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Books by Title/Title=topic name > _The Gravedigger's Daughter_ by Joyce Carol Oates

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message 1: by Joy H., Group Founder (last edited Jul 11, 2009 07:56AM) (new)

Joy H. (joyofglensfalls) | 16697 comments BELOW IS A COPY OF A POST I MADE TODAY IN OUR GENERAL READING THREAD AT: http://www.goodreads.com/topic/show/1...
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I've started listening to the audio of _The Gravedigger's Daughter_ by Joyce Carol Oates. I've never read anything by Oates before because, from what I've heard, she's quite intimidating as an intellectual. The story starts out very suspensefully. It seems a bit dark. We'll see if I'll continue.


message 2: by Joy H., Group Founder (new)

Joy H. (joyofglensfalls) | 16697 comments Last night I decided to start reading the hard copy of this book which I've borrowed from the library. The hook is in! Joyce Carol Oates can really tell a story!

Unfortunately, someone else at the library is requesting this book. So I must return it to the library. The audio is OK, but I prefer reading the book because I seem to focus better on the printed word and there's more time to savor Oates' compelling and intelligent writing style.

About the audio, I must say that the narrator is wonderful... her words are full of feeling and expression. The narrator's name is Bernadette Dunne.


message 3: by [deleted user] (new)

I'll have to search it out, but I've only read a couple of her short stories. I agree she is dark, and a darkness that was not to my liking as I recall.
I was put off is all I can remember for sure.


message 4: by Jackie (new)

Jackie (thelastwolf) | 4050 comments I prefer to read it myself, I seem to space out when listening to someone else read. It would be very convenient if I could use audiobooks, I'd get a lot more books read.


message 5: by Joy H., Group Founder (last edited Jul 11, 2009 08:52AM) (new)

Joy H. (joyofglensfalls) | 16697 comments Pontalba wrote: "I'll have to search it out, but I've only read a couple of her short stories. I agree she is dark, and a darkness that was not to my liking as I recall. I was put off is all I can remember for sure."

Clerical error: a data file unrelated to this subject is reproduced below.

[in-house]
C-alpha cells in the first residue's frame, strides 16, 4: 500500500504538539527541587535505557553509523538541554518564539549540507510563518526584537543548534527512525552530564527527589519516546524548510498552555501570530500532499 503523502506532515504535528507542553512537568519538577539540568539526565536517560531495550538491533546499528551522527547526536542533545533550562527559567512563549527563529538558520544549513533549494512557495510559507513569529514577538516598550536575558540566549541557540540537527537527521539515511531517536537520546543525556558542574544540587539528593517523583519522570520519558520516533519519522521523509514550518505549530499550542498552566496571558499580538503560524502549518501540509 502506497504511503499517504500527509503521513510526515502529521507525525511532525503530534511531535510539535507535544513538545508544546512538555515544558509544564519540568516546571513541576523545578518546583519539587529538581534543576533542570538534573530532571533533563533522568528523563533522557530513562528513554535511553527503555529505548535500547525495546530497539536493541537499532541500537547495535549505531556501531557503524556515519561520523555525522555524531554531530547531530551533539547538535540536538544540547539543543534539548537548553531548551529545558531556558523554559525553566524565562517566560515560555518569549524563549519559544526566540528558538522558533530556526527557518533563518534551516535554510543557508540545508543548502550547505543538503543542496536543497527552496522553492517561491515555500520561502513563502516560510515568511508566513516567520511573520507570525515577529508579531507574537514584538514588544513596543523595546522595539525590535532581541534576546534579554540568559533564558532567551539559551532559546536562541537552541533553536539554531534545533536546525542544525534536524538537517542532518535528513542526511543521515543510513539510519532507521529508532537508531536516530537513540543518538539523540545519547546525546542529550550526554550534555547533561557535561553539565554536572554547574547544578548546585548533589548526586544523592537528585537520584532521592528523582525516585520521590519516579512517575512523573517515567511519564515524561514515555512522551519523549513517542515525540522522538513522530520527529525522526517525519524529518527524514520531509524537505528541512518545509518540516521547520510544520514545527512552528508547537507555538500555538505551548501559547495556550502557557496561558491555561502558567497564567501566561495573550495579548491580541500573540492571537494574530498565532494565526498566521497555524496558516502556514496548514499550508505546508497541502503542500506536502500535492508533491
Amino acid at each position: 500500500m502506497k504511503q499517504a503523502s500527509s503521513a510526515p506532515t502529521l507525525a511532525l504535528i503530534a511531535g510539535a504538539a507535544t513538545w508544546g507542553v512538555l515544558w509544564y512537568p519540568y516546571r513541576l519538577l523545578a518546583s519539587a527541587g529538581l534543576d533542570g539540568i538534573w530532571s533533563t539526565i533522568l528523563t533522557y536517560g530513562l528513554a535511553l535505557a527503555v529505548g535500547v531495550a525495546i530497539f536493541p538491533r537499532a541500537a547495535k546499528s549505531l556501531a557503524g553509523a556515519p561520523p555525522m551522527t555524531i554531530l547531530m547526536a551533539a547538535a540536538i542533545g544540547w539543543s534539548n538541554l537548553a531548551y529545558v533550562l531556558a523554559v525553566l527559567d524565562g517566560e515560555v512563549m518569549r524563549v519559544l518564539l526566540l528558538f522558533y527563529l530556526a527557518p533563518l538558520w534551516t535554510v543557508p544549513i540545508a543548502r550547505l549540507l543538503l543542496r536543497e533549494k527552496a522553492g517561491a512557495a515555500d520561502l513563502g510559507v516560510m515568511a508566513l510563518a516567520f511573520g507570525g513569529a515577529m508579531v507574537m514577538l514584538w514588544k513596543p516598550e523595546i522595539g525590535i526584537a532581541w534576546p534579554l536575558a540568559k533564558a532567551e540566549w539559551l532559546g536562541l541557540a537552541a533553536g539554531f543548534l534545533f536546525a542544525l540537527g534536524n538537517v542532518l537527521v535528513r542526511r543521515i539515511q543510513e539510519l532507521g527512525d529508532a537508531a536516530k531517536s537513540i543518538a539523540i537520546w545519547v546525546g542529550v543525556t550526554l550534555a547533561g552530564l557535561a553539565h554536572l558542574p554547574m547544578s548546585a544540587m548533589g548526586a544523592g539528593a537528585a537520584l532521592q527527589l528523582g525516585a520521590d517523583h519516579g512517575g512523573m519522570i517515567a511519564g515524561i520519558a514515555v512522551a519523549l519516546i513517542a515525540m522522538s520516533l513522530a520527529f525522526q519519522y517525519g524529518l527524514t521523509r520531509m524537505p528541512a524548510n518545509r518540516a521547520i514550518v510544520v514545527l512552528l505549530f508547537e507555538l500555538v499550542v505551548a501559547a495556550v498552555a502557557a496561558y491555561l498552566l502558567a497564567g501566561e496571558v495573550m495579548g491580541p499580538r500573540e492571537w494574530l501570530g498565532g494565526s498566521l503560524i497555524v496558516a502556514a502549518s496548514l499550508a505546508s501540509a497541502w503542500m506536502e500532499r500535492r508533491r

Pontalba, the darkness bothered me at first, but now, as I say, the hook is in. Joyce Carol Oates' intelligent writing style is impressive... she's a great wordsmith and there's depth to her writing. She makes short, clear, understandable references to the great philosophers such as Aristotle and Hegel. I like that because it expands my knowledge and makes me think.


message 6: by Joy H., Group Founder (new)

Joy H. (joyofglensfalls) | 16697 comments Jackie wrote: "I prefer to read it myself, I seem to space out when listening to someone else read. It would be very convenient if I could use audiobooks, I'd get a lot more books read."

Jackie, I'm beginning to realize how audio books can expand our reading background. I use the time in the car to listen. So the audios actually add to the time we can spend "reading" and exposing ourselves to literature.

Yes, my mind sometimes wanders while I'm listening to an audio book. That's a bit of a problem but I'm trying to overcome it. However, if there's an expressive narrator with a pleasant delivery, the story can be enhanced.

Sometimes I listen to audio-biographies while I'm going to sleep. They help me relax and I learn a few things too. If I miss part of the audio when I fall asleep, the next night I can just go back to where I left off. And I don't need sleeping pills. LOL


message 7: by Joy H., Group Founder (last edited Jul 11, 2009 08:57AM) (new)

Joy H. (joyofglensfalls) | 16697 comments Below is from the Goodreads description:
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"In The Gravedigger's Daughter, Oates has created a masterpiece of domestic yet mythic realism, at once emotionally engaging and intellectually provocative: an intimately observed testimony to the resilience of the individual to set beside such predecessors as The Falls, Blonde, and We Were the Mulvaneys."
FROM: http://www.goodreads.com/book/show/15...
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I agree with the above assessment: "emotionally engaging and intellectually provocative".


message 8: by Werner (new)

Werner Re the idea of audio books, neither my wife or I have ever used them. But she enjoys being read to, so when we travel together in the car, we always have a book going that I read to her, instead of listening to the radio, etc. So that works something like an audio book (an "organically-powered audio book," maybe? :-)); and yes, that definitely expands our exposure to literature by opening up time for it that we wouldn't otherwise have. (Why waste travel time when you could spend it with a good book? :-))


message 9: by Joy H., Group Founder (last edited Jul 12, 2009 06:18PM) (new)